“A man of small stature, but large presence”: Joseph Charles Arthur (1850–1942)

J.C. Arthur, c. 1937. Mycologia.

“Joseph Charles [J. C.] Arthur (1850–1942) was a remarkable man. He decided early on a career in botany and proceeded with unremitting persistence to reach that goal. By any standard he succeeded.” – George B. Cummins (1978).

Early Life and Collegiate Studies

J. C. Arthur was born in Lowville, NY on January 11, 1850. Early in his childhood, his family moved to a farm near Charles City, Iowa, and from here it was that he developed an interest in flowering plants. This curiosity was neither encouraged or understood by his parents, Charles and Ann, who did not believe botany to be a financially successful pursuit for their only son. Arthur would go on to state that his parents did not believe this vocation could “bring in enough [money] to keep a cat alive.”

Arthur was undeterred, and in 1869 he was one of the first students to enroll at Iowa State College (now University), at which he planned to study botany. Unfortunately, no botanists were employed there at the time, but in Arthur's second year, Charles E. Bessey obtained a professorship at Iowa State College. Bessey would go on to become an influential voice in North American botanical taxonomy, eventually devising his own classification system of plant life, known as the Bessey system, and becoming the President of the American Association for the Advancement of Science (AAAS) in 1911. This was Bessey’s first appointment, and it was under his guidance that Arthur began his formal study of botany. Adding fuel to the spark of Arthur’s interest in plant pathogens, Bessey purchased a collection of North American rust fungi from the herbarium of venerated botanist Moses A. Curtis before his death in 1872. Given Arthur’s alphabetically advantageous name, he had the honor of being both the first B.S. in Botany (1872) and M.S. (1877) granted by Iowa State College.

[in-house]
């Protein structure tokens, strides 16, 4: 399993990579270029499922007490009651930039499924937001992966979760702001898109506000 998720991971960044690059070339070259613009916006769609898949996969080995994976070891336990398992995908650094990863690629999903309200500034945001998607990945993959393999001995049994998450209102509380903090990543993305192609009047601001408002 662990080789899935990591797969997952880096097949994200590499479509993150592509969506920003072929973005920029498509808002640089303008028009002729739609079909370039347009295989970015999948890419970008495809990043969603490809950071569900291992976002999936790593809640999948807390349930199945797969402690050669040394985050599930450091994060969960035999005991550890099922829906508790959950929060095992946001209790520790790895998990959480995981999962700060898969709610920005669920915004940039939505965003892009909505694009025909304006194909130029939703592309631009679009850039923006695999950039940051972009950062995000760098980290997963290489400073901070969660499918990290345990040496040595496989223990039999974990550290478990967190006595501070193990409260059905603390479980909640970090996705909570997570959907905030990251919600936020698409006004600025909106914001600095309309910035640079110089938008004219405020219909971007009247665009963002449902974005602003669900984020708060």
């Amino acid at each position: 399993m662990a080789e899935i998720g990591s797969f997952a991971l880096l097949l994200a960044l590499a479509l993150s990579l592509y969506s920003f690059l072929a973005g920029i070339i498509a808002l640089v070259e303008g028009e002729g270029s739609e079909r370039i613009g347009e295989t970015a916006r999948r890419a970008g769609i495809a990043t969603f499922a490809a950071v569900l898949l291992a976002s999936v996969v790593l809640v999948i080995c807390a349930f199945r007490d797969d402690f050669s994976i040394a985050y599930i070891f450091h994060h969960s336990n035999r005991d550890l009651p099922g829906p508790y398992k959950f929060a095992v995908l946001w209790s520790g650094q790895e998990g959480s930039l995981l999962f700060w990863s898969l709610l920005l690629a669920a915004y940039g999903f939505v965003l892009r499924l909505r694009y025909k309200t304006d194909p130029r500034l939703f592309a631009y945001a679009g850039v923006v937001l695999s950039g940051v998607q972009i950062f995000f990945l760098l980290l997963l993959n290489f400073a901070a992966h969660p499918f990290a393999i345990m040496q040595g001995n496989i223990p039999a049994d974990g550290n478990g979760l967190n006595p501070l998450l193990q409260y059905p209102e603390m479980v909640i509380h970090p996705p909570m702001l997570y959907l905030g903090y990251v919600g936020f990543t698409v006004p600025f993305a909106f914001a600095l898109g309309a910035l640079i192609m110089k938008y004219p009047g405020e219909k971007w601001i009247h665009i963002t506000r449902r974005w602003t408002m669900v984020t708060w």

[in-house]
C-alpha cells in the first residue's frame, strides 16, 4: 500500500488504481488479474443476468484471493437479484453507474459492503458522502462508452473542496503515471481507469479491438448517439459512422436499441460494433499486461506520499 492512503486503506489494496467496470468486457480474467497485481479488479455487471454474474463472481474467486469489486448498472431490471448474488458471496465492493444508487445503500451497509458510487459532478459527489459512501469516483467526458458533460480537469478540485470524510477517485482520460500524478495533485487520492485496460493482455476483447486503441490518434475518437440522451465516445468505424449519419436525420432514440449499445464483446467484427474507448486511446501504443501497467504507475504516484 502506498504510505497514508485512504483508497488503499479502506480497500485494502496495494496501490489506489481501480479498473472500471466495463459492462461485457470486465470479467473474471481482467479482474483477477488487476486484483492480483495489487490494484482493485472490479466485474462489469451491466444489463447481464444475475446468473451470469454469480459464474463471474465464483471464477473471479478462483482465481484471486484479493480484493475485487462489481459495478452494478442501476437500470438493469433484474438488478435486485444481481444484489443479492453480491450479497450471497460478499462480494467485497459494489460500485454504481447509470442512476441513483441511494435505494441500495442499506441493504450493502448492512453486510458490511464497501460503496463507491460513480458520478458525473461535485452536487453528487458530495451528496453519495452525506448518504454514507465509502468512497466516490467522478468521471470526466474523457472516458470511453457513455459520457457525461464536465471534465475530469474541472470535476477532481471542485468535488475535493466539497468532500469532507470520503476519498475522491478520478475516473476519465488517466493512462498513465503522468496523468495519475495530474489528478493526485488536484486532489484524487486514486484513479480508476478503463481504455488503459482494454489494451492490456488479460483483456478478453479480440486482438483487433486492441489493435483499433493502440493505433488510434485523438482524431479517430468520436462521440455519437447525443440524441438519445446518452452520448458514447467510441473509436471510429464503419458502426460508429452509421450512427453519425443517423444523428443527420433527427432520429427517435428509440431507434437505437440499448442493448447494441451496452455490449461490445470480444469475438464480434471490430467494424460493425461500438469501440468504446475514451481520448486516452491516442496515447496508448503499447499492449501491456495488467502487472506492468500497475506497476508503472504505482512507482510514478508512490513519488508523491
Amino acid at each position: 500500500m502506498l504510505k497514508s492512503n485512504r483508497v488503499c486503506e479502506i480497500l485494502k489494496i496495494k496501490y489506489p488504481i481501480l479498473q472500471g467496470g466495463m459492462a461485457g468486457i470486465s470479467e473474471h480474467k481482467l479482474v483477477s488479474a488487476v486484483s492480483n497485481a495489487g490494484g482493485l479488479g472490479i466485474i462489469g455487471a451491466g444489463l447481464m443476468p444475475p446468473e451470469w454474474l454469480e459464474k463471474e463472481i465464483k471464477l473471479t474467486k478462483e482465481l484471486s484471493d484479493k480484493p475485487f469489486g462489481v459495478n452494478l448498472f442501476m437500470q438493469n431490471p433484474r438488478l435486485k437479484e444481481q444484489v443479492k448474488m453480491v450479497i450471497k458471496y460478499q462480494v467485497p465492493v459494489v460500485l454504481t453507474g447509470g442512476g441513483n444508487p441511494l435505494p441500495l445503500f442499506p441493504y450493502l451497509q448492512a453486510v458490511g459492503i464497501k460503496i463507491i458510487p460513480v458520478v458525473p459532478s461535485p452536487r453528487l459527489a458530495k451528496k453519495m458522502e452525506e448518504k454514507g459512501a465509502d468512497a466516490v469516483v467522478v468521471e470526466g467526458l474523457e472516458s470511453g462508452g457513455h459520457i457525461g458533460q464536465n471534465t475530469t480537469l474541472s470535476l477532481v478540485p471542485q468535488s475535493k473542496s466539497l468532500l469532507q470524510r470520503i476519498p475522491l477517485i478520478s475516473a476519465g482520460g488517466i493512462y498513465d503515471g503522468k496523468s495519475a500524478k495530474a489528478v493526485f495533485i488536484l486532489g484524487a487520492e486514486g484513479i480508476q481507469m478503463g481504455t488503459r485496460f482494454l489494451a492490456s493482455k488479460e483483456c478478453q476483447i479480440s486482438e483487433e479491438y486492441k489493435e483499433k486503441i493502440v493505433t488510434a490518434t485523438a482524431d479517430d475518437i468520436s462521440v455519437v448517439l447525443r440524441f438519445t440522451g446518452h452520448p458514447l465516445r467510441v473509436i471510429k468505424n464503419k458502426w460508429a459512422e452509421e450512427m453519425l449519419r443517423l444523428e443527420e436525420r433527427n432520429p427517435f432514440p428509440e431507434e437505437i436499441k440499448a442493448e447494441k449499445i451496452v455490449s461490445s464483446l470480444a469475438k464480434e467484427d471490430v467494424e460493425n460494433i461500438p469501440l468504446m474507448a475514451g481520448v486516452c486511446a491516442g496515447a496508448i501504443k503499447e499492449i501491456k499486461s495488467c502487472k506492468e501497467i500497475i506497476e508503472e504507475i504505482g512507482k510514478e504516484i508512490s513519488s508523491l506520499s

During and after his M.S. program, Arthur became an instructor in botany at Iowa State (1876), the University of Wisconsin (1879–1881), and the University of Minnesota (1882). Between 1884 and 1886, Arthur split his time in the Finger Lakes region of New York, simultaneously serving as the first botanist at the New York Agricultural Experiment Station in Geneva and in 1886 earning a D. Sc. from Cornell University (once again, honored as the first to do so).

Research and Publications